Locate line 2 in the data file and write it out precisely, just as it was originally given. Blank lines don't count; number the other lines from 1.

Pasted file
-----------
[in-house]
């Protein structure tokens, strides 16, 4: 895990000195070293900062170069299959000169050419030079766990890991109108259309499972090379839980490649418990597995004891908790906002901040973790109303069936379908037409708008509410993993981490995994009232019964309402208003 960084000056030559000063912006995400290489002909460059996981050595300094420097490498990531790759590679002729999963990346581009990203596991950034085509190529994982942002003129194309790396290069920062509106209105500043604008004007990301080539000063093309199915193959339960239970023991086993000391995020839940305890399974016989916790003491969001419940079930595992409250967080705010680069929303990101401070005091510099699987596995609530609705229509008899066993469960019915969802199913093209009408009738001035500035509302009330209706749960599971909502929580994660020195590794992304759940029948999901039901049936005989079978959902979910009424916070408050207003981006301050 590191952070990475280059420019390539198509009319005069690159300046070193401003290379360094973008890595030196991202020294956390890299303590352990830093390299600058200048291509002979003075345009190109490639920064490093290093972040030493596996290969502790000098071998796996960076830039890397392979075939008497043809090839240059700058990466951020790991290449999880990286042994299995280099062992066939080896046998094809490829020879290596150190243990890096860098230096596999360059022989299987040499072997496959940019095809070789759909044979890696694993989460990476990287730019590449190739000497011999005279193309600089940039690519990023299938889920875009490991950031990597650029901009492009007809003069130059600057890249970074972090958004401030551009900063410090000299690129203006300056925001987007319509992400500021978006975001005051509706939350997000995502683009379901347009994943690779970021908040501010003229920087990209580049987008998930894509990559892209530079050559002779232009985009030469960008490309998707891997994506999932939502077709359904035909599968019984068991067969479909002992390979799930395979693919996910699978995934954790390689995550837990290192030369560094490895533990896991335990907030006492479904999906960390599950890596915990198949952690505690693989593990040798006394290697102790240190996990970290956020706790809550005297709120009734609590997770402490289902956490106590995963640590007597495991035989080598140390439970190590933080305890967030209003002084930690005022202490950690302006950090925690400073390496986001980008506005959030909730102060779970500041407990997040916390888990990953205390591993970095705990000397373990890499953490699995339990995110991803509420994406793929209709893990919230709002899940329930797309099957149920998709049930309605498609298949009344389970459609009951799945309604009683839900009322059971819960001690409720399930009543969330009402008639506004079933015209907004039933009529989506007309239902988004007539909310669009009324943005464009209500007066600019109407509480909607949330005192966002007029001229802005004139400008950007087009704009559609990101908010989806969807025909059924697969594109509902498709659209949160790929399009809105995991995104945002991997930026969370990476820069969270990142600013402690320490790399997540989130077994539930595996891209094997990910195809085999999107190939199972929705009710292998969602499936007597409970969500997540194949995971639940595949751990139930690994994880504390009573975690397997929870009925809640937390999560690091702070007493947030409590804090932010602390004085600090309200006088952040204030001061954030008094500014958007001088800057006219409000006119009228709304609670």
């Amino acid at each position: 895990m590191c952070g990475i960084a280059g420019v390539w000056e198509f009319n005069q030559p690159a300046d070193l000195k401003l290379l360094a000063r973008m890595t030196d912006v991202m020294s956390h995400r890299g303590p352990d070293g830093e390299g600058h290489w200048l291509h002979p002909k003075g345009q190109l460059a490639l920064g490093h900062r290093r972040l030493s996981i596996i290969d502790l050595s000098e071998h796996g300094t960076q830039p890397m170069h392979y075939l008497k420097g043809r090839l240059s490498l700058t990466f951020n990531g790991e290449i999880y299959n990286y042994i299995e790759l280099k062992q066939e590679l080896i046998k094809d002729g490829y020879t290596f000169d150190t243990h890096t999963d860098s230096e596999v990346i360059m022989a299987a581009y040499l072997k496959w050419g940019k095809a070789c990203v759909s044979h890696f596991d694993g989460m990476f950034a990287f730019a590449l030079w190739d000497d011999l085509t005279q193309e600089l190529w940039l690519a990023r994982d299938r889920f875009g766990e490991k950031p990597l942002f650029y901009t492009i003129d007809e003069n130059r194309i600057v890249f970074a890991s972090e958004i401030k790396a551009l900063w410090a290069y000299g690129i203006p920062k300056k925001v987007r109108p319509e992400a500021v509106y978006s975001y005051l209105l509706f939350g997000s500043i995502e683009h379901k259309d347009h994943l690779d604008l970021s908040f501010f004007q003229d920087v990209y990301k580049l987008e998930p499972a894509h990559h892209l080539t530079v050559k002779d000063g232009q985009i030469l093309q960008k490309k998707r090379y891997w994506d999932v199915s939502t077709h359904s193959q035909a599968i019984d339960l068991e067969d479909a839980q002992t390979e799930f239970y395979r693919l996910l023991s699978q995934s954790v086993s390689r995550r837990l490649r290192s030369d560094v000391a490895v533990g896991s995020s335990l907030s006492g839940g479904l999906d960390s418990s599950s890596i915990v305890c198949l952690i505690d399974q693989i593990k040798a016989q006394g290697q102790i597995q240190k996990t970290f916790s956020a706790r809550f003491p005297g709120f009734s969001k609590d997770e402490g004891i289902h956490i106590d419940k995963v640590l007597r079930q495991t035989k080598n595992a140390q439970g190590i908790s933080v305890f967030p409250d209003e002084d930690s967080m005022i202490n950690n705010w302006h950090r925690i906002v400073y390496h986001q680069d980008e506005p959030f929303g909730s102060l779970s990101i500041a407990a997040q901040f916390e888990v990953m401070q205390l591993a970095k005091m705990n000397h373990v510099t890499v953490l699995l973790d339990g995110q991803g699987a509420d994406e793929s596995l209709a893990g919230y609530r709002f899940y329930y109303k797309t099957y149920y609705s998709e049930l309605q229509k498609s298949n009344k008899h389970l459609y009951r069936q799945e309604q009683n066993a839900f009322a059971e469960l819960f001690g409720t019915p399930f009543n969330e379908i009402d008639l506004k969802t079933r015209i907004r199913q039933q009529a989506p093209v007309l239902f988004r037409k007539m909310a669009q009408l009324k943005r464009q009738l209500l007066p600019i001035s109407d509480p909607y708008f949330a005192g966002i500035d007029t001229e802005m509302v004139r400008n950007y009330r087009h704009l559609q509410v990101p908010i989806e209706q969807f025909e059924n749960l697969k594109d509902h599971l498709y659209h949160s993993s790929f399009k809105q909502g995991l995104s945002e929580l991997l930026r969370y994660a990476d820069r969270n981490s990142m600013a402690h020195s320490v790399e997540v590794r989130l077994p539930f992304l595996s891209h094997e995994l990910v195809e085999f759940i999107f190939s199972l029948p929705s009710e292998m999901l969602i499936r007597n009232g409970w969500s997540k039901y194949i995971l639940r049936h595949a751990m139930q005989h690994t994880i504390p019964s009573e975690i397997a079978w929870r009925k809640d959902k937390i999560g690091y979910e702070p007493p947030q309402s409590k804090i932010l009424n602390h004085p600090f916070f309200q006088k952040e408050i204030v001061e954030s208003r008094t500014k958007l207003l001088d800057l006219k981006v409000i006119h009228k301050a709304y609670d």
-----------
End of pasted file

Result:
């Protein structure tokens, strides 16, 4: 895990000195070293900062170069299959000169050419030079766990890991109108259309499972090379839980490649418990597995004891908790906002901040973790109303069936379908037409708008509410993993981490995994009232019964309402208003 960084000056030559000063912006995400290489002909460059996981050595300094420097490498990531790759590679002729999963990346581009990203596991950034085509190529994982942002003129194309790396290069920062509106209105500043604008004007990301080539000063093309199915193959339960239970023991086993000391995020839940305890399974016989916790003491969001419940079930595992409250967080705010680069929303990101401070005091510099699987596995609530609705229509008899066993469960019915969802199913093209009408009738001035500035509302009330209706749960599971909502929580994660020195590794992304759940029948999901039901049936005989079978959902979910009424916070408050207003981006301050 590191952070990475280059420019390539198509009319005069690159300046070193401003290379360094973008890595030196991202020294956390890299303590352990830093390299600058200048291509002979003075345009190109490639920064490093290093972040030493596996290969502790000098071998796996960076830039890397392979075939008497043809090839240059700058990466951020790991290449999880990286042994299995280099062992066939080896046998094809490829020879290596150190243990890096860098230096596999360059022989299987040499072997496959940019095809070789759909044979890696694993989460990476990287730019590449190739000497011999005279193309600089940039690519990023299938889920875009490991950031990597650029901009492009007809003069130059600057890249970074972090958004401030551009900063410090000299690129203006300056925001987007319509992400500021978006975001005051509706939350997000995502683009379901347009994943690779970021908040501010003229920087990209580049987008998930894509990559892209530079050559002779232009985009030469960008490309998707891997994506999932939502077709359904035909599968019984068991067969479909002992390979799930395979693919996910699978995934954790390689995550837990290192030369560094490895533990896991335990907030006492479904999906960390599950890596915990198949952690505690693989593990040798006394290697102790240190996990970290956020706790809550005297709120009734609590997770402490289902956490106590995963640590007597495991035989080598140390439970190590933080305890967030209003002084930690005022202490950690302006950090925690400073390496986001980008506005959030909730102060779970500041407990997040916390888990990953205390591993970095705990000397373990890499953490699995339990995110991803509420994406793929209709893990919230709002899940329930797309099957149920998709049930309605498609298949009344389970459609009951799945309604009683839900009322059971819960001690409720399930009543969330009402008639506004079933015209907004039933009529989506007309239902988004007539909310669009009324943005464009209500007066600019109407509480909607949330005192966002007029001229802005004139400008950007087009704009559609990101908010989806969807025909059924697969594109509902498709659209949160790929399009809105995991995104945002991997930026969370990476820069969270990142600013402690320490790399997540989130077994539930595996891209094997990910195809085999999107190939199972929705009710292998969602499936007597409970969500997540194949995971639940595949751990139930690994994880504390009573975690397997929870009925809640937390999560690091702070007493947030409590804090932010602390004085600090309200006088952040204030001061954030008094500014958007001088800057006219409000006119009228709304609670």